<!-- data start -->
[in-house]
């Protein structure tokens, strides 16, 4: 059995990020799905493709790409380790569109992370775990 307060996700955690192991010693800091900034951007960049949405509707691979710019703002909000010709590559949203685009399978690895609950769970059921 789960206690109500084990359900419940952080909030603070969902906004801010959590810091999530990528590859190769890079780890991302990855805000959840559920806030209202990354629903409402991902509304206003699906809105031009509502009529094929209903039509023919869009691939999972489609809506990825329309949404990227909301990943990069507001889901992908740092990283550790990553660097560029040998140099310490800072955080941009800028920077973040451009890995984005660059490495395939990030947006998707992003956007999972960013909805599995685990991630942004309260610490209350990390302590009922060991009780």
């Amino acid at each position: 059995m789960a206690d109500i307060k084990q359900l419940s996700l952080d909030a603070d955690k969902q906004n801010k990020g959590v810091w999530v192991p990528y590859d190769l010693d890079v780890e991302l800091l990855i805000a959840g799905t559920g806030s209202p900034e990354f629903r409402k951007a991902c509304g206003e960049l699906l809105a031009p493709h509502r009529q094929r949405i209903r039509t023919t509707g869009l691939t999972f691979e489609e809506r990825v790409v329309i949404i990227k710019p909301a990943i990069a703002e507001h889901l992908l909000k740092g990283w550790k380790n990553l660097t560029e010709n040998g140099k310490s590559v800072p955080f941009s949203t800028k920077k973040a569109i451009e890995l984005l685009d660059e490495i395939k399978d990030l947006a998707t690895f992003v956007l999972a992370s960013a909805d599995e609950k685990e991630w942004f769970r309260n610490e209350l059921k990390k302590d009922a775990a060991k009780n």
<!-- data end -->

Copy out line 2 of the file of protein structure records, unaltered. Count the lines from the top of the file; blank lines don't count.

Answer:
């Protein structure tokens, strides 16, 4: 059995990020799905493709790409380790569109992370775990 307060996700955690192991010693800091900034951007960049949405509707691979710019703002909000010709590559949203685009399978690895609950769970059921 789960206690109500084990359900419940952080909030603070969902906004801010959590810091999530990528590859190769890079780890991302990855805000959840559920806030209202990354629903409402991902509304206003699906809105031009509502009529094929209903039509023919869009691939999972489609809506990825329309949404990227909301990943990069507001889901992908740092990283550790990553660097560029040998140099310490800072955080941009800028920077973040451009890995984005660059490495395939990030947006998707992003956007999972960013909805599995685990991630942004309260610490209350990390302590009922060991009780």